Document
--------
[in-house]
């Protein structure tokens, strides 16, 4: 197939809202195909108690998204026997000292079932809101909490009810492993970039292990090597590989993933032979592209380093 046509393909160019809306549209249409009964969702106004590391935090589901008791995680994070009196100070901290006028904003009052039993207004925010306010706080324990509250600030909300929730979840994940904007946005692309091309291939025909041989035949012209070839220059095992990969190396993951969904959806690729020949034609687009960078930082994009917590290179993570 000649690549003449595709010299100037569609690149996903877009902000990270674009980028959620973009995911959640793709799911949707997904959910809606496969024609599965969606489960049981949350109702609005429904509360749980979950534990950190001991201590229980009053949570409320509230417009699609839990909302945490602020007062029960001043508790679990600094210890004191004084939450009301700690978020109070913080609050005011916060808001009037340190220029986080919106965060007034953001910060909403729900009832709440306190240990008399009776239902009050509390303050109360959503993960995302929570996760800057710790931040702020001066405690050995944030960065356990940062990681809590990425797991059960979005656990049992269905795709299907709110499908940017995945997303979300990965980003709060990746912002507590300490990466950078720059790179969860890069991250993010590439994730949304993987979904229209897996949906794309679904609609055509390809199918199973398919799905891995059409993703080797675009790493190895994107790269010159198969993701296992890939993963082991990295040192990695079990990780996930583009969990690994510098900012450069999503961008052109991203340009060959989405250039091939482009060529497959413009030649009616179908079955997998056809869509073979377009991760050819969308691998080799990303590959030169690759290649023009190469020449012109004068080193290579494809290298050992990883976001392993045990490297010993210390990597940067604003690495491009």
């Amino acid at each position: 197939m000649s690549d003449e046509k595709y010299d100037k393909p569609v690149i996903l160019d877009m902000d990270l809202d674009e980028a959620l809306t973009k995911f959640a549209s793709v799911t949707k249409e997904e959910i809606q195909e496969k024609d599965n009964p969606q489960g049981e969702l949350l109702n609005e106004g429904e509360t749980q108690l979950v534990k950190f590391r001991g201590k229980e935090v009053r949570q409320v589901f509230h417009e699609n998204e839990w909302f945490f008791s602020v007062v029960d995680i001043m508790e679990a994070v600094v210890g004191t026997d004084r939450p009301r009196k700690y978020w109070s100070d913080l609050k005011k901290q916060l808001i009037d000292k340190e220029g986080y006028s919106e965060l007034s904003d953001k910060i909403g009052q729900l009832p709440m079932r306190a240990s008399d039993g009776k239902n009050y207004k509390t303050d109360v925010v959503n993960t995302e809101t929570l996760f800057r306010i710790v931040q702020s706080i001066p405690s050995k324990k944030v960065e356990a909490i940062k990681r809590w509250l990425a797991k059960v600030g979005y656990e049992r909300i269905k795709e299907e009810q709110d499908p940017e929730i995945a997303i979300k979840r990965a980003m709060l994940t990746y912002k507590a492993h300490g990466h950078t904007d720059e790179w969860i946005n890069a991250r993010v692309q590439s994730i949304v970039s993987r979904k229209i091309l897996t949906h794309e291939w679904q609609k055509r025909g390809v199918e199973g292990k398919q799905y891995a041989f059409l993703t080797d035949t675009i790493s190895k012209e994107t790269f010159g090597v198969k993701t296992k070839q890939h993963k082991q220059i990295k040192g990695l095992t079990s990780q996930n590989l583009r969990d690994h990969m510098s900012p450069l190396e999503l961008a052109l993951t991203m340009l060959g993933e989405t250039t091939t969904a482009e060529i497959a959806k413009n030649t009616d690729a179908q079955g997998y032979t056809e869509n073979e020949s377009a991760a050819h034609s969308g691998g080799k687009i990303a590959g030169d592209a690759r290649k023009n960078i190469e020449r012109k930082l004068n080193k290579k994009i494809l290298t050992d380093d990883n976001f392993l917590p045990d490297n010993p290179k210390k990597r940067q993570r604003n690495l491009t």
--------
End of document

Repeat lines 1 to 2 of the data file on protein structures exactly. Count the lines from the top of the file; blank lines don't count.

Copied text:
[in-house]
């Protein structure tokens, strides 16, 4: 197939809202195909108690998204026997000292079932809101909490009810492993970039292990090597590989993933032979592209380093 046509393909160019809306549209249409009964969702106004590391935090589901008791995680994070009196100070901290006028904003009052039993207004925010306010706080324990509250600030909300929730979840994940904007946005692309091309291939025909041989035949012209070839220059095992990969190396993951969904959806690729020949034609687009960078930082994009917590290179993570 000649690549003449595709010299100037569609690149996903877009902000990270674009980028959620973009995911959640793709799911949707997904959910809606496969024609599965969606489960049981949350109702609005429904509360749980979950534990950190001991201590229980009053949570409320509230417009699609839990909302945490602020007062029960001043508790679990600094210890004191004084939450009301700690978020109070913080609050005011916060808001009037340190220029986080919106965060007034953001910060909403729900009832709440306190240990008399009776239902009050509390303050109360959503993960995302929570996760800057710790931040702020001066405690050995944030960065356990940062990681809590990425797991059960979005656990049992269905795709299907709110499908940017995945997303979300990965980003709060990746912002507590300490990466950078720059790179969860890069991250993010590439994730949304993987979904229209897996949906794309679904609609055509390809199918199973398919799905891995059409993703080797675009790493190895994107790269010159198969993701296992890939993963082991990295040192990695079990990780996930583009969990690994510098900012450069999503961008052109991203340009060959989405250039091939482009060529497959413009030649009616179908079955997998056809869509073979377009991760050819969308691998080799990303590959030169690759290649023009190469020449012109004068080193290579494809290298050992990883976001392993045990490297010993210390990597940067604003690495491009």